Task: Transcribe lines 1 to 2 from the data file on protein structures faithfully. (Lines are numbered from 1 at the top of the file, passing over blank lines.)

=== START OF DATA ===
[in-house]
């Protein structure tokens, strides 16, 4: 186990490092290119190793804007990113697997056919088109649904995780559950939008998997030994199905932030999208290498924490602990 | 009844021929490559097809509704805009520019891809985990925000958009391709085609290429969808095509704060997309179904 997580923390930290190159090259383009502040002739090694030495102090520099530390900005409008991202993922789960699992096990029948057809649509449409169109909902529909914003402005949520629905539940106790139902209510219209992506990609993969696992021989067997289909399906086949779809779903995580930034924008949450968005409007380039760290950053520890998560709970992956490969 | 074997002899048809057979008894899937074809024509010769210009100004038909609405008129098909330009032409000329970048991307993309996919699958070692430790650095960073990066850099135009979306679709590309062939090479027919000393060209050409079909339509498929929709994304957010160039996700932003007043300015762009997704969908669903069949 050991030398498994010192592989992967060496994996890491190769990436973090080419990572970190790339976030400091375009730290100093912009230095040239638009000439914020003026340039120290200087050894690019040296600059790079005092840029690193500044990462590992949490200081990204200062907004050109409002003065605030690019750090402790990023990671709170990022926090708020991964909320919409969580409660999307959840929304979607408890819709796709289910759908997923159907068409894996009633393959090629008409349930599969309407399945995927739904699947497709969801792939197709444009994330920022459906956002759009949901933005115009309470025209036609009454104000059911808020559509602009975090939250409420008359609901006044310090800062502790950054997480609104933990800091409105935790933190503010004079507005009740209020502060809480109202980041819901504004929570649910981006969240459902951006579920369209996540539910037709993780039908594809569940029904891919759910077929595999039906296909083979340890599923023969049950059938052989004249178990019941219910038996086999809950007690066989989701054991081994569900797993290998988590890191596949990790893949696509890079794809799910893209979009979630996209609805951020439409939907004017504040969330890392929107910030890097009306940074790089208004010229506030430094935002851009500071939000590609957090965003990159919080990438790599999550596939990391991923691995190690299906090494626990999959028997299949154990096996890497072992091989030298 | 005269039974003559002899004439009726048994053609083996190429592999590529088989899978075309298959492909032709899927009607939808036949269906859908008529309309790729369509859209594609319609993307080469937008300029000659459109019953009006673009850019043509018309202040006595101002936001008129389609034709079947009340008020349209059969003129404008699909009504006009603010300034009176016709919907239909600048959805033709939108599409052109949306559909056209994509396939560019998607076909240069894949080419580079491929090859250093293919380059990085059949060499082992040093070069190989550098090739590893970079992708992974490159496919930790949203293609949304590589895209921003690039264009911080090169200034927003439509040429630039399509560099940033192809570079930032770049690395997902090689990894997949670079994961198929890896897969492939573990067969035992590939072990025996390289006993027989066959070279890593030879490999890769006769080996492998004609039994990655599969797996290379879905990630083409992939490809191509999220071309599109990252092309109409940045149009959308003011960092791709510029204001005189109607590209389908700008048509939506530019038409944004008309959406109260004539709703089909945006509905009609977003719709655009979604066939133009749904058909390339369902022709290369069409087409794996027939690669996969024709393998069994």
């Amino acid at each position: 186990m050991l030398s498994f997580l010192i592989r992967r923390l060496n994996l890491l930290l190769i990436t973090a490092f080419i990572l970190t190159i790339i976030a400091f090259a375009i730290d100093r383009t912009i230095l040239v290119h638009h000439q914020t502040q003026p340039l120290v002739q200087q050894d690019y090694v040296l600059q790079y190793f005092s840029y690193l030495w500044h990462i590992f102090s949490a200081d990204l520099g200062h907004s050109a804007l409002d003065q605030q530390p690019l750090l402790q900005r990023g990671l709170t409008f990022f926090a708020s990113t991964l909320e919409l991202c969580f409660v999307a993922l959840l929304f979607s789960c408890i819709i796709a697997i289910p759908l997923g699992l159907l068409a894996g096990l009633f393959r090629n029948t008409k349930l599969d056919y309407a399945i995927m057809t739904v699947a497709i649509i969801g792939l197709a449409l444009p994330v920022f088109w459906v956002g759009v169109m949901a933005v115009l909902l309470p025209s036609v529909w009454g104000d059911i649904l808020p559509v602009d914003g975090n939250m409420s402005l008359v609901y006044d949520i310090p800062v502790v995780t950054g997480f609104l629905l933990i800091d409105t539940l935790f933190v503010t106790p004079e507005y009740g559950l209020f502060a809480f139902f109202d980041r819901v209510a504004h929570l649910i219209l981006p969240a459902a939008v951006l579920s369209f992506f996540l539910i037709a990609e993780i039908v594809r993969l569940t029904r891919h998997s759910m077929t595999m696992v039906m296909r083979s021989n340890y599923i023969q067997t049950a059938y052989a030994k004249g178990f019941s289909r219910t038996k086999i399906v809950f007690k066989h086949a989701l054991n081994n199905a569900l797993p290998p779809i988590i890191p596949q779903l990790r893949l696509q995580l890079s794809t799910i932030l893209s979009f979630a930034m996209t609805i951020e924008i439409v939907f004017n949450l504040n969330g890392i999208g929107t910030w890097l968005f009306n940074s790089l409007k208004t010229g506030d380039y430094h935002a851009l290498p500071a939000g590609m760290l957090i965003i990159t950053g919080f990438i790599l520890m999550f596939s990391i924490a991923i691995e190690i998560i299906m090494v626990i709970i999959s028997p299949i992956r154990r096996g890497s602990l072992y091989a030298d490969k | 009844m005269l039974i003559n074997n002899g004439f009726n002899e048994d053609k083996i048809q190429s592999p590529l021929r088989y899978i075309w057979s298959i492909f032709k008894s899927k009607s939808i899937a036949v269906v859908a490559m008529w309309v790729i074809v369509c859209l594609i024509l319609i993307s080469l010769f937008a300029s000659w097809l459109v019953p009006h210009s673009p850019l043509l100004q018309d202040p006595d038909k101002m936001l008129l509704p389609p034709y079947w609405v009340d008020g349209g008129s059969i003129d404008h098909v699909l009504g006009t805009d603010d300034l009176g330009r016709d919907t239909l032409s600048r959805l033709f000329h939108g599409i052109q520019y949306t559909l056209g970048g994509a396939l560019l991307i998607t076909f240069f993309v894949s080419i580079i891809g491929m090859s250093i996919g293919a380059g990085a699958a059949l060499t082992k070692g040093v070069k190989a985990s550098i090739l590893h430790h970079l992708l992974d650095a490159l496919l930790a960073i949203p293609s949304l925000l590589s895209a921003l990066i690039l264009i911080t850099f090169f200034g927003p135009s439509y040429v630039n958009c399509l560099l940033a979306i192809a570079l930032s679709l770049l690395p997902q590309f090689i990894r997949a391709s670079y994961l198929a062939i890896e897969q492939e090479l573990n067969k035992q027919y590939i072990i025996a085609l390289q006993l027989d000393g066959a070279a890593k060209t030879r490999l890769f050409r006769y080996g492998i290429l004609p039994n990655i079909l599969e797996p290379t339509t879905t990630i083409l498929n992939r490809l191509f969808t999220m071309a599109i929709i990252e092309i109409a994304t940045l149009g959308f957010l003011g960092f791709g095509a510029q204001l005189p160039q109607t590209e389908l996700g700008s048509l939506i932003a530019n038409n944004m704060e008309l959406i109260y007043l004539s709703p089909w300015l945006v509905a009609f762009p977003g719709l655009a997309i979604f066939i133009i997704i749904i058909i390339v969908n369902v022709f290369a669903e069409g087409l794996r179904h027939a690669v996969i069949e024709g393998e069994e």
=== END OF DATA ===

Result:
[in-house]
């Protein structure tokens, strides 16, 4: 186990490092290119190793804007990113697997056919088109649904995780559950939008998997030994199905932030999208290498924490602990 | 009844021929490559097809509704805009520019891809985990925000958009391709085609290429969808095509704060997309179904 997580923390930290190159090259383009502040002739090694030495102090520099530390900005409008991202993922789960699992096990029948057809649509449409169109909902529909914003402005949520629905539940106790139902209510219209992506990609993969696992021989067997289909399906086949779809779903995580930034924008949450968005409007380039760290950053520890998560709970992956490969 | 074997002899048809057979008894899937074809024509010769210009100004038909609405008129098909330009032409000329970048991307993309996919699958070692430790650095960073990066850099135009979306679709590309062939090479027919000393060209050409079909339509498929929709994304957010160039996700932003007043300015762009997704969908669903069949 050991030398498994010192592989992967060496994996890491190769990436973090080419990572970190790339976030400091375009730290100093912009230095040239638009000439914020003026340039120290200087050894690019040296600059790079005092840029690193500044990462590992949490200081990204200062907004050109409002003065605030690019750090402790990023990671709170990022926090708020991964909320919409969580409660999307959840929304979607408890819709796709289910759908997923159907068409894996009633393959090629008409349930599969309407399945995927739904699947497709969801792939197709444009994330920022459906956002759009949901933005115009309470025209036609009454104000059911808020559509602009975090939250409420008359609901006044310090800062502790950054997480609104933990800091409105935790933190503010004079507005009740209020502060809480109202980041819901504004929570649910981006969240459902951006579920369209996540539910037709993780039908594809569940029904891919759910077929595999039906296909083979340890599923023969049950059938052989004249178990019941219910038996086999809950007690066989989701054991081994569900797993290998988590890191596949990790893949696509890079794809799910893209979009979630996209609805951020439409939907004017504040969330890392929107910030890097009306940074790089208004010229506030430094935002851009500071939000590609957090965003990159919080990438790599999550596939990391991923691995190690299906090494626990999959028997299949154990096996890497072992091989030298 | 005269039974003559002899004439009726048994053609083996190429592999590529088989899978075309298959492909032709899927009607939808036949269906859908008529309309790729369509859209594609319609993307080469937008300029000659459109019953009006673009850019043509018309202040006595101002936001008129389609034709079947009340008020349209059969003129404008699909009504006009603010300034009176016709919907239909600048959805033709939108599409052109949306559909056209994509396939560019998607076909240069894949080419580079491929090859250093293919380059990085059949060499082992040093070069190989550098090739590893970079992708992974490159496919930790949203293609949304590589895209921003690039264009911080090169200034927003439509040429630039399509560099940033192809570079930032770049690395997902090689990894997949670079994961198929890896897969492939573990067969035992590939072990025996390289006993027989066959070279890593030879490999890769006769080996492998004609039994990655599969797996290379879905990630083409992939490809191509999220071309599109990252092309109409940045149009959308003011960092791709510029204001005189109607590209389908700008048509939506530019038409944004008309959406109260004539709703089909945006509905009609977003719709655009979604066939133009749904058909390339369902022709290369069409087409794996027939690669996969024709393998069994």